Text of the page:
Hat tip to No Layers - Only Guns and Money for the heads' up warning he posted about the campaign against the Act starting in earnest. He reports receiving the following email:
The problems with this, of course, only start with the fact that while it's technically correct to say "silencers do suppress sound and light", that's what they're designed to do, the rest of the email is just the usual fear mongering. They don't back up the claim that silencers are attractive to criminals, and they don't describe the actual changes silencers cause, which while helpful are actually pretty minimal. They're appealing to the ignorant whose only knowledge of silencers is from far too many movies that show a silencer reducing the roughly 160 dBa sound of a .45 handgun down to a soft, puffing "pfft" sound. In reality, instead of the 80 dB noise reduction that movie sound implies the actual reduction is around 30 dB or what your typical hearing protection provides, which reduces the sound of a .45 cal handgun down to a loud blast on a trumpet or a loud passage in a stadium rock concert. Yeah, it's quieter but it's still pretty darned loud.
Put it this way: it reduces the sound out of a .45 handgun to the sound of a .22 rifle. I think everyone still wears ear protection around .22 rifles today.
John Richardson writing at No Lawyers puts it this way:
Having reported on hundreds of defensive gun uses on the Polite Society Podcast I have yet to come across mention of a criminal having a suppressor in his or her possession while committing an assault, robbery, home invasion, or murder. Indeed, more often than not, these miscreants use the loud sound of a firearm discharge to attempt to cow their victims.The references to the ebil debil "gun lobby" and "corporations who manufacture and sell firearm silencers" tell you what they're really all about: just restricting the rights of gun owners for no valid reason, and thinking we're all just brain dead zombies who do whatever the "gun lobby" or double un-good NRA tell us to do.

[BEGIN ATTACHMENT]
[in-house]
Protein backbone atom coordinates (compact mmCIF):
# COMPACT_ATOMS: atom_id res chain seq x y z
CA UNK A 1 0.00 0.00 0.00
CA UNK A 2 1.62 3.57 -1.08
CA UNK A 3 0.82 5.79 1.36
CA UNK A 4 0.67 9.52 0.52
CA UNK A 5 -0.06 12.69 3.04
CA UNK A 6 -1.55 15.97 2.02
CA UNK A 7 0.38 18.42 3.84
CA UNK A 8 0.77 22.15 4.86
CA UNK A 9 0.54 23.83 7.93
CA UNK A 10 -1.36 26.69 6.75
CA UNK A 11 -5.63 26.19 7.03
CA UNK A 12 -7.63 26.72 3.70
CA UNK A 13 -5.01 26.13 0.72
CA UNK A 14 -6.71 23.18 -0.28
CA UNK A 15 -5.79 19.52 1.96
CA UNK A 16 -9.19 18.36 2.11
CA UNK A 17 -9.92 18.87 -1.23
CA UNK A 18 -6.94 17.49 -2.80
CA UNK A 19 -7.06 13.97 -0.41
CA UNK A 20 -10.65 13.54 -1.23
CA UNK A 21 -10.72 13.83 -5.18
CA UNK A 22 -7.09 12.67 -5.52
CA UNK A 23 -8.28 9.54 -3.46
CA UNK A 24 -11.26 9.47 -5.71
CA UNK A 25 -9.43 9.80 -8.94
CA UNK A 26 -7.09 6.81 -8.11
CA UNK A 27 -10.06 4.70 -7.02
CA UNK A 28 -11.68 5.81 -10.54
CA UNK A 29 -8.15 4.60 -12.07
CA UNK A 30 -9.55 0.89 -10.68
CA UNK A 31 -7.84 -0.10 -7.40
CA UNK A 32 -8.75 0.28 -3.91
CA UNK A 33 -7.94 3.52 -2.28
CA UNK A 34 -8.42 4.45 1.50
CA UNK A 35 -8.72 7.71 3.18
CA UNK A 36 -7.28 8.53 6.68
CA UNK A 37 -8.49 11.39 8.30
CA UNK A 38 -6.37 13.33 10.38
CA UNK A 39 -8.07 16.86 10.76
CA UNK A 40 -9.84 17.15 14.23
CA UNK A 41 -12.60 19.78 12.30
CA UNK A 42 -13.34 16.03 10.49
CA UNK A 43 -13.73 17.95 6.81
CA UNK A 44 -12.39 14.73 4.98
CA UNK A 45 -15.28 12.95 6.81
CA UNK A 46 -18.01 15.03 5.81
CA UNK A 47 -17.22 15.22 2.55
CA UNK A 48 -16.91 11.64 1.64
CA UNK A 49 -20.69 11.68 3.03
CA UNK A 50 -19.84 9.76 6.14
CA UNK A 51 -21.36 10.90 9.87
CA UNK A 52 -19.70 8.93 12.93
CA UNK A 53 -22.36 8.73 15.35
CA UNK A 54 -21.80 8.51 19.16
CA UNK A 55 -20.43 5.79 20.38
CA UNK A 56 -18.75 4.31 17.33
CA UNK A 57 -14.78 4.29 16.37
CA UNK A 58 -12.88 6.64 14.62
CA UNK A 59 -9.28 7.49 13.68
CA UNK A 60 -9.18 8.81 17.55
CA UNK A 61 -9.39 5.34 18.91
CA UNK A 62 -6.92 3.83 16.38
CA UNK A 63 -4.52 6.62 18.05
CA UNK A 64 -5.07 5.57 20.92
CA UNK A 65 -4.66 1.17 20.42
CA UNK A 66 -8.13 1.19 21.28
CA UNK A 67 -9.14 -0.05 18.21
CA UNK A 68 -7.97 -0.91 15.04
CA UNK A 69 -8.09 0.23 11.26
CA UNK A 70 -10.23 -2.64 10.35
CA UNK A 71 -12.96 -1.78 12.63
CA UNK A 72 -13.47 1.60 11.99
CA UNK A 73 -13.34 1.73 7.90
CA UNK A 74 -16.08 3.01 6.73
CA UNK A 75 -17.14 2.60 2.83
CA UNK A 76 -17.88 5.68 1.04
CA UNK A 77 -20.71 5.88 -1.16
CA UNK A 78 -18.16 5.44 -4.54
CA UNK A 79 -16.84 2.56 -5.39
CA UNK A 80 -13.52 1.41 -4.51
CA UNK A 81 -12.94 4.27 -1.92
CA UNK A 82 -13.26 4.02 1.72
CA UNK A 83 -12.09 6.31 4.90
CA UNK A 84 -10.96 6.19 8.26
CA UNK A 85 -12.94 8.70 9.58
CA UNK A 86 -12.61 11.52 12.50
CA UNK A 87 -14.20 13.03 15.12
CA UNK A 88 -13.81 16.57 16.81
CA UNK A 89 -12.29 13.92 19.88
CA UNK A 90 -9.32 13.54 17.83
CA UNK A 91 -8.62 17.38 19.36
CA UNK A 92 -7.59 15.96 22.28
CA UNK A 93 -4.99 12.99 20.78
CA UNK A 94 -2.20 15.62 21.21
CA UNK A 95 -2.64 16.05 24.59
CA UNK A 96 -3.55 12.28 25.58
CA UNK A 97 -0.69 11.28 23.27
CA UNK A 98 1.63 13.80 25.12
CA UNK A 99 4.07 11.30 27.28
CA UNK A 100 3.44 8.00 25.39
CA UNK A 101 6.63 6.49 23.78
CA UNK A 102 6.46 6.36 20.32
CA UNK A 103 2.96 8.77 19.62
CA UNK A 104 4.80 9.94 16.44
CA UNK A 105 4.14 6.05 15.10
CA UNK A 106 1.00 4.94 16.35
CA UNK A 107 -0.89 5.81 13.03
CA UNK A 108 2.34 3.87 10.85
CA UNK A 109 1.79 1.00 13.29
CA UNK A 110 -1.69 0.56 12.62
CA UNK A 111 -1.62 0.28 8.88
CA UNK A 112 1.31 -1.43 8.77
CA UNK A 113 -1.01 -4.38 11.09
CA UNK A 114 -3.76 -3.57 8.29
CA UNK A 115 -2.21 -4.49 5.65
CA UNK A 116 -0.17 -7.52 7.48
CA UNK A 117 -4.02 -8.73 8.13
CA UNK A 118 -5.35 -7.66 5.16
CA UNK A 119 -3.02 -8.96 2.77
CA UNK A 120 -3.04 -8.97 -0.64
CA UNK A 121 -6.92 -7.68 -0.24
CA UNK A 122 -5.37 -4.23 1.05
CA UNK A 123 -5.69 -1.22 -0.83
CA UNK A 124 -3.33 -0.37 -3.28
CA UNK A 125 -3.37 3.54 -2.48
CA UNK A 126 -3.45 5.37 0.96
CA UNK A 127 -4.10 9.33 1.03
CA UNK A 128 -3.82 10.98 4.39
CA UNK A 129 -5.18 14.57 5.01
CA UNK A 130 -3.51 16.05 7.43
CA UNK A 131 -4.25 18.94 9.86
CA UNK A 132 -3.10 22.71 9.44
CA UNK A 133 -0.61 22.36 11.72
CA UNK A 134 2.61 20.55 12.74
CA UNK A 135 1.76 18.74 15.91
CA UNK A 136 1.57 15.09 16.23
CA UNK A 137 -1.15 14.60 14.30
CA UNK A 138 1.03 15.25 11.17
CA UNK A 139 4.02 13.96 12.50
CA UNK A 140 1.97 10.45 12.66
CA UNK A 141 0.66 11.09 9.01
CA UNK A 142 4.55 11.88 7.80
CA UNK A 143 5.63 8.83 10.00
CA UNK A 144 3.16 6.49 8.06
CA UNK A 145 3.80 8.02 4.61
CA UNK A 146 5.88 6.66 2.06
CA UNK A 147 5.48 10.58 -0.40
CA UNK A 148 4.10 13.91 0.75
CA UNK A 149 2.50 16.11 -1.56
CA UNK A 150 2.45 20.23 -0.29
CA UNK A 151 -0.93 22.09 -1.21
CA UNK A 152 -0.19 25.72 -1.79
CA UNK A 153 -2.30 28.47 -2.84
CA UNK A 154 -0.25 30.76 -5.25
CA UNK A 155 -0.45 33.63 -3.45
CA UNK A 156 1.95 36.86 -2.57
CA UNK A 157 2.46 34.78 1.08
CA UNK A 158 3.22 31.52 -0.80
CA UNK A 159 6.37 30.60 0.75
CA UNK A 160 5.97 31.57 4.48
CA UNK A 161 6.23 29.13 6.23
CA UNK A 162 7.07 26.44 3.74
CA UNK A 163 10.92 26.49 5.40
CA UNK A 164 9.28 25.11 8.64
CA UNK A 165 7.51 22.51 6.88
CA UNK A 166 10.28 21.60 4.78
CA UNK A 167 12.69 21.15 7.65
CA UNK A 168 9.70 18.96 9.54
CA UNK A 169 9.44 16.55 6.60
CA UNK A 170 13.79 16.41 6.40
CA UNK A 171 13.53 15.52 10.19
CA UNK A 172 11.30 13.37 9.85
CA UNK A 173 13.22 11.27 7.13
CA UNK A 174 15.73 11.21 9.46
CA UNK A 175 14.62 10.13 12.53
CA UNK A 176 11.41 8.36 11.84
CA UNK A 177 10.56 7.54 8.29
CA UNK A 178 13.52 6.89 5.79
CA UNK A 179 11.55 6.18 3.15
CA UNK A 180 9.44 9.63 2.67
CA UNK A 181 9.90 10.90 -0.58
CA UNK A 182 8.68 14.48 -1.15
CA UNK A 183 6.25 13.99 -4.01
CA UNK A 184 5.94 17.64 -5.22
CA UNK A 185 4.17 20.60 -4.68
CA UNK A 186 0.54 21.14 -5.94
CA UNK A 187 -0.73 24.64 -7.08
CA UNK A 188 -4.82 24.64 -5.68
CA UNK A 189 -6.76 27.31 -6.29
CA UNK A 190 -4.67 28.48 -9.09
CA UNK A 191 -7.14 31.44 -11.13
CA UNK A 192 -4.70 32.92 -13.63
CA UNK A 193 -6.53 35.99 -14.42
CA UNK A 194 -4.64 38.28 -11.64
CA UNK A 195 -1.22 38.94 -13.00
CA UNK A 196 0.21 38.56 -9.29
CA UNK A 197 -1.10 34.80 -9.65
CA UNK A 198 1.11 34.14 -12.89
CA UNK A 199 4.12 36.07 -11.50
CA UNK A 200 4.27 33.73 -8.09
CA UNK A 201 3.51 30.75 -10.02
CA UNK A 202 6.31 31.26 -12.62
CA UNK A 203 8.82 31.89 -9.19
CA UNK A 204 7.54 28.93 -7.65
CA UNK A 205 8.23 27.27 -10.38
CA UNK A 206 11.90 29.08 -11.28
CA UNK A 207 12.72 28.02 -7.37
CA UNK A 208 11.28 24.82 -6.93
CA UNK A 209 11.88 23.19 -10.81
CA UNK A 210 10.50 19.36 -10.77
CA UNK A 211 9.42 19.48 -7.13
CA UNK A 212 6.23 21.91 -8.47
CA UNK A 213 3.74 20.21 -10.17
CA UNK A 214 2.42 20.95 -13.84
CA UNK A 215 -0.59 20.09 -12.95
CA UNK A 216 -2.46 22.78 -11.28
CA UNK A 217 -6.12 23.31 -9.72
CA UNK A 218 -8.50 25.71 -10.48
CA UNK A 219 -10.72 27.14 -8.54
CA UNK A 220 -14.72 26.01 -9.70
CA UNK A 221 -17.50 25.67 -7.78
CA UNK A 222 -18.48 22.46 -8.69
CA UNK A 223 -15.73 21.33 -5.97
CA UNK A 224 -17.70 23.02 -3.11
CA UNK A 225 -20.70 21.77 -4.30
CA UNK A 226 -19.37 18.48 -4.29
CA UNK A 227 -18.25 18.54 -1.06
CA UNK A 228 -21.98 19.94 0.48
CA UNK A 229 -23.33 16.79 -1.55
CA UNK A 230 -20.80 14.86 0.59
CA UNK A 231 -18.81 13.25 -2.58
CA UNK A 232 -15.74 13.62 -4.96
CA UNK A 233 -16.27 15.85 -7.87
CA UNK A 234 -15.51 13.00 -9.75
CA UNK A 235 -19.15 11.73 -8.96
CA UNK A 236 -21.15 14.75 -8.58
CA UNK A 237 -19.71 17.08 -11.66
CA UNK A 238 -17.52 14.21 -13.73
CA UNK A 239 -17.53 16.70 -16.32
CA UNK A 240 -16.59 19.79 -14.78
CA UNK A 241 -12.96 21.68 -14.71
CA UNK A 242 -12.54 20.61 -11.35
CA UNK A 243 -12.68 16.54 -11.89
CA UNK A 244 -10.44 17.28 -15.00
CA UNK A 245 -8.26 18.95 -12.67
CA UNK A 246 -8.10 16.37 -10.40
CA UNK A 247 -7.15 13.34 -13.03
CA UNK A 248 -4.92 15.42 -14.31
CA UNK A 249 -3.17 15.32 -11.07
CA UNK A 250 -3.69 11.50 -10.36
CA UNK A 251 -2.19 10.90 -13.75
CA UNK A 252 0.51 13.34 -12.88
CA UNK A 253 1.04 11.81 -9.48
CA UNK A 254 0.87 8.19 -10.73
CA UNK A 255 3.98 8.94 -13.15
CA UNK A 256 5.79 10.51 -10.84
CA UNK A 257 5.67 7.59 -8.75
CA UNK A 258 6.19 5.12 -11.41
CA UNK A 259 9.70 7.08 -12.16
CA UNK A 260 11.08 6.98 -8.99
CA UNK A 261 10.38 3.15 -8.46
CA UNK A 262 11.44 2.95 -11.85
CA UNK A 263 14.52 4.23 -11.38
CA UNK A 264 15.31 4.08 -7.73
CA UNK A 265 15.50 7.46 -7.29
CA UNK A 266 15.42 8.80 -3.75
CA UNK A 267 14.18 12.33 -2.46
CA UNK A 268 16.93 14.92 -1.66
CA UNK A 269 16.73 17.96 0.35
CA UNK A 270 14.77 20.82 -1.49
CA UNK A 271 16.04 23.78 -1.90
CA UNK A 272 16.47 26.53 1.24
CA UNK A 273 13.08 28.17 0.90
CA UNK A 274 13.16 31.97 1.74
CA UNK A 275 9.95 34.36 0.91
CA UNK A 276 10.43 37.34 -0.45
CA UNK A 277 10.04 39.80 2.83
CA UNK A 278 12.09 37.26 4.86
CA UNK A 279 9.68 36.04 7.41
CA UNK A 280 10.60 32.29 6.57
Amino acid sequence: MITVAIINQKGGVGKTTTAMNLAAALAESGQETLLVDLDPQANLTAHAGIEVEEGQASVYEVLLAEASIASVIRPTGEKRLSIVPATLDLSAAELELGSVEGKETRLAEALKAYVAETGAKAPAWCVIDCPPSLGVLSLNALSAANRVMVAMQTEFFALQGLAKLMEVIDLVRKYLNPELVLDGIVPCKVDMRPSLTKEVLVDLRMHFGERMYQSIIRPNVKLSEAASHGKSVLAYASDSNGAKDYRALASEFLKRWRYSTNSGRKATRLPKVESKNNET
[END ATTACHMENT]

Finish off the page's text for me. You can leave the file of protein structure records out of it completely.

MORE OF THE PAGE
Disclaimer and technical tangent: after a career in RF engineering, decibels are second nature to me, and while guys are fussing and "dB chasing" in silencers, making a huge deal over differences of a single digit in noise reduction, like from 31 to 32 dB, and companies are selling different models by stating attenuation to tenths of a dB, It Doesn't Matter. Audio has a lot of counterintuitive stuff to it, and one of them is that while the dB scales that audio guys use correlates with Sound Pressure Level and other lab-type measurements, how loud a sound is perceived to be follows different rules. You're entering the field of pyschoacoustics, and it's filled with all sorts of unexpected things. For one, the perceived loudness of a sound depends on its frequency. Another, while the difference in measured sound pressure doubles for a 3 dB increase in sound level, if you give someone a volume control and tell them to increase the power until the sound is twice as loud, they don't increase it 3 dB, they increase it closer to 10 dB. In other words, if you're shopping for a silencer and they tell you one is good for 131.3 dB and another is good for 130.8 dB, no one will ever tell them apart in use.